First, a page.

Terminal Services and RDP the same thing?

RZetlinRZetlin Inactive Imported Users Posts: 155
I seen several exam pratice questions that make references to terminal services/servers and I have no idea what it is?

How do I install terminal services?

Is this the same thing as using Remote Desktop Protocol?

Comments

  • w^rl0rdw^rl0rd Member Posts: 329
    Terminal Services is based off of RDP (Remote Desktop Protocol).
    It is more powerful than Remote Desktop as it allows more connections, shadowing, etc. They both use port 3389.

    http://en.wikipedia.org/wiki/Terminal_Services
  • Danman32Danman32 Member Posts: 1,243
    They are related, but for different purposes. RDP really is the TCP protocol used to provide remote desktop or terminal services.

    When pertaining to server 2003, Remote Desktop is automatically installed and available to provide remote administration.
    Using Add/Remove programs, you can add terminal services and terminal server licensing service to add to the default RD to support multi-instance of applications and allow more than just the default 2 connections.
  • RZetlinRZetlin Inactive Imported Users Posts: 155
    Are there any documentation that explains fully on how to use and install Terminal services?

    How many questions on terminal services is on the actual 70-290 exam?
  • RZetlinRZetlin Inactive Imported Users Posts: 155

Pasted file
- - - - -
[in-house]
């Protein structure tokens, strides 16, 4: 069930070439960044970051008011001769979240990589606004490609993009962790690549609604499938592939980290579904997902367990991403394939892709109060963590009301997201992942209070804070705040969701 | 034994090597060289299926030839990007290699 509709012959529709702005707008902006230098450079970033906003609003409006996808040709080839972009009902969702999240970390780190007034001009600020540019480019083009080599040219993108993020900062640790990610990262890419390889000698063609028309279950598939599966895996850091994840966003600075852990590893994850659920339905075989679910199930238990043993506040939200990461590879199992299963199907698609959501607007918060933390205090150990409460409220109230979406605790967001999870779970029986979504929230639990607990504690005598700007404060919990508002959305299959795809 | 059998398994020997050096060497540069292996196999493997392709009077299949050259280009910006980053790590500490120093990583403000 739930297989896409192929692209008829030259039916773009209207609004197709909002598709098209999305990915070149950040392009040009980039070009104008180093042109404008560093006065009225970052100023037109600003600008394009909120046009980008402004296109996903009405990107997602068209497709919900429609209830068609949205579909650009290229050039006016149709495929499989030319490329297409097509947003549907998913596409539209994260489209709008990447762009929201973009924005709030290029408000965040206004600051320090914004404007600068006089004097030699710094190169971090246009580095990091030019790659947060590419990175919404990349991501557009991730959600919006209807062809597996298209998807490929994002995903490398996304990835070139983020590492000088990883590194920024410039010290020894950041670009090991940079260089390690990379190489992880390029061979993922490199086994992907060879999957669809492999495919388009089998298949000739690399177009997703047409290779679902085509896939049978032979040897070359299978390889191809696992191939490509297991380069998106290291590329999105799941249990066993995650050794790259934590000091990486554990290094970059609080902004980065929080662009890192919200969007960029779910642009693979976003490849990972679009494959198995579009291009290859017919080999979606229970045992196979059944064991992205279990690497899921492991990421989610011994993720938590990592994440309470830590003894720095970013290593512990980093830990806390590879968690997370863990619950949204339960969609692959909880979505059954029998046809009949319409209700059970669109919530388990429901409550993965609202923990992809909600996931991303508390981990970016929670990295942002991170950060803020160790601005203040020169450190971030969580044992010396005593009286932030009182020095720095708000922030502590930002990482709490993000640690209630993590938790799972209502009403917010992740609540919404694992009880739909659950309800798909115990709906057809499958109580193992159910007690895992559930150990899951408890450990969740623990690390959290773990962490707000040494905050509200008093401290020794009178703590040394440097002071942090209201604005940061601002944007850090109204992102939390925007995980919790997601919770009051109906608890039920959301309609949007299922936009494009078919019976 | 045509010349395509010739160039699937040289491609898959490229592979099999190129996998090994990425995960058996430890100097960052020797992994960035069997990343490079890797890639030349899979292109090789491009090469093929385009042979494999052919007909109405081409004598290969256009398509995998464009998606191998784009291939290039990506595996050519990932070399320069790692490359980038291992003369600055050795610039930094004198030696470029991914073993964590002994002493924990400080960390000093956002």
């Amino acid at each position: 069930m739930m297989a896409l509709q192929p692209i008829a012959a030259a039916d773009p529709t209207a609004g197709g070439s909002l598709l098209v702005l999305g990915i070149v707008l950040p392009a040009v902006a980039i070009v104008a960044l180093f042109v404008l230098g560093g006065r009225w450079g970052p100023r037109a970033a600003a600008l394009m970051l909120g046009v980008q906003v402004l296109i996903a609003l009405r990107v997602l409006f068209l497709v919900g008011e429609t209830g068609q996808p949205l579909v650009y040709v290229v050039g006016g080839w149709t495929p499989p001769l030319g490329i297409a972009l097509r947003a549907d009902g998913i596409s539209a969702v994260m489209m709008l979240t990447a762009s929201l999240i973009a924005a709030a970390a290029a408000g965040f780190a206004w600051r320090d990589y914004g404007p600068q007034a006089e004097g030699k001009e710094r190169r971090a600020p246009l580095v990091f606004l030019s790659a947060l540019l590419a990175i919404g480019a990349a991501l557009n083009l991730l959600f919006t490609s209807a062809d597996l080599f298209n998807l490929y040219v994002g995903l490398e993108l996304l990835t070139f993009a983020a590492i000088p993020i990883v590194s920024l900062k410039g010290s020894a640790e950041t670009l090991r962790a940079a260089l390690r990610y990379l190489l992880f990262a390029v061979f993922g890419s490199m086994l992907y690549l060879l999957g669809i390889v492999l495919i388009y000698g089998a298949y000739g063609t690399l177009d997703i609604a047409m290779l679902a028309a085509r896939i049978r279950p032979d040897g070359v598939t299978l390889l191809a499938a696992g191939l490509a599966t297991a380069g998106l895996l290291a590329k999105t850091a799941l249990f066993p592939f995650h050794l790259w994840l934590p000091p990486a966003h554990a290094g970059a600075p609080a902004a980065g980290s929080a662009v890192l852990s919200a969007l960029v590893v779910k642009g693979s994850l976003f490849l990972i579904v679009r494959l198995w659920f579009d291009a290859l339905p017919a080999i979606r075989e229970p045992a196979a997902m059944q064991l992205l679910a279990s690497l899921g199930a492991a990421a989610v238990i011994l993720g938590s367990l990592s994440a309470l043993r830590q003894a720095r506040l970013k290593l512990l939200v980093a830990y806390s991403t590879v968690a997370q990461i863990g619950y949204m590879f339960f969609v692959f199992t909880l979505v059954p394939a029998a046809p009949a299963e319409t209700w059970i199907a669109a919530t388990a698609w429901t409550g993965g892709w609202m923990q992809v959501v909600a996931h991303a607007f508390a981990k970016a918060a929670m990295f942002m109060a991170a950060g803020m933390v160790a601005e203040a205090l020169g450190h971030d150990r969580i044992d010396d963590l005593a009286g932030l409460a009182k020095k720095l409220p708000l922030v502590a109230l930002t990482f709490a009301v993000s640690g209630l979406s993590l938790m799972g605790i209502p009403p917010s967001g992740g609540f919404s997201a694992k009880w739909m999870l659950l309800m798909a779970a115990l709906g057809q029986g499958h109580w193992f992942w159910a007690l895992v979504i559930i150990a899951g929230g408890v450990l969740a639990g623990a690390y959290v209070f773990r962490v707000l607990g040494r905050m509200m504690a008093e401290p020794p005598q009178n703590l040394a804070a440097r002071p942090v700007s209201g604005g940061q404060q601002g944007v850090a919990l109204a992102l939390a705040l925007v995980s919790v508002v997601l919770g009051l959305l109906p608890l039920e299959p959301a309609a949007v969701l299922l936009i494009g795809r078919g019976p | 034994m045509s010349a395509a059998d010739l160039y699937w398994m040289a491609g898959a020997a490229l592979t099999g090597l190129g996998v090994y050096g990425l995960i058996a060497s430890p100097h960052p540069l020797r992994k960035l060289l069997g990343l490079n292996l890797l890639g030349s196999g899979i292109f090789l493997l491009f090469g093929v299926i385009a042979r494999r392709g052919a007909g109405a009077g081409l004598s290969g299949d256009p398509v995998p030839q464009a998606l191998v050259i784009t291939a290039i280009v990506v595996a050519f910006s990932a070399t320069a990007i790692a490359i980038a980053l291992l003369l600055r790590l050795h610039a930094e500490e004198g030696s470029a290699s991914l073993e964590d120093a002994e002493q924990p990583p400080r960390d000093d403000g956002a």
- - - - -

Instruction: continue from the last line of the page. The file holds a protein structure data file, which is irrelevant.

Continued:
So if I have a Windows 98 computer I can install Remote Desktop Web Connection and it allows me to connect to a Windows 2003 server?
  • w^rl0rdw^rl0rd Member Posts: 329
    No. Remote Desktop Web connection is added to IIS so you can make an RDP connection from a web page.

    Sounds like you want to install the Remote Desktop client. It will work on Win '98.

    http://www.microsoft.com/downloads/details.aspx?FamilyID=80111f21-d48d-426e-96c2-08aa2bd23a49&DisplayLang=en
  • Danman32Danman32 Member Posts: 1,243
    Essentially what it looks like RDWC does is download the client and connect via the IIS webpage and connection.
  • w^rl0rdw^rl0rd Member Posts: 329
    Yeah. If you want to install RDWC on your server, your 98 client(s) won't have to bother with downloading the Remote Desktop client. Clients will be prompted to pull down an ActiveX control and log into the server. I would go the RDWC route. Are you good w/ IIS? You may have to route your default website path to the TSWeb folder after you install it.
  • RZetlinRZetlin Inactive Imported Users Posts: 155
    Danman32 wrote:
    Essentially what it looks like RDWC does is download the client and connect via the IIS webpage and connection.

    What is the web address do I connect through the client?

    What's the difference using the web browser compared to the RDC client?
  • w^rl0rdw^rl0rd Member Posts: 329
    The difference is that you can access the terminal server through a web page instead of launching a client to access it.

    The URL is going to be the host name of the server running IIS.
    Do you have server 2000 or 2003?
  • RZetlinRZetlin Inactive Imported Users Posts: 155
    w^rl0rd wrote:
    The difference is that you can access the terminal server through a web page instead of launching a client to access it.

    The URL is going to be the host name of the server running IIS.
    Do you have server 2000 or 2003?

    Windows 2003.

    Though I am a little confused, according to this article I can access the server with only IIS.
  • w^rl0rdw^rl0rd Member Posts: 329
    No. That article tells you to install RDWC from Add/Remove. It will integrate into ISS. IIS needs to be installed from Add/Remove too.
  • RZetlinRZetlin Inactive Imported Users Posts: 155
    w^rl0rd wrote: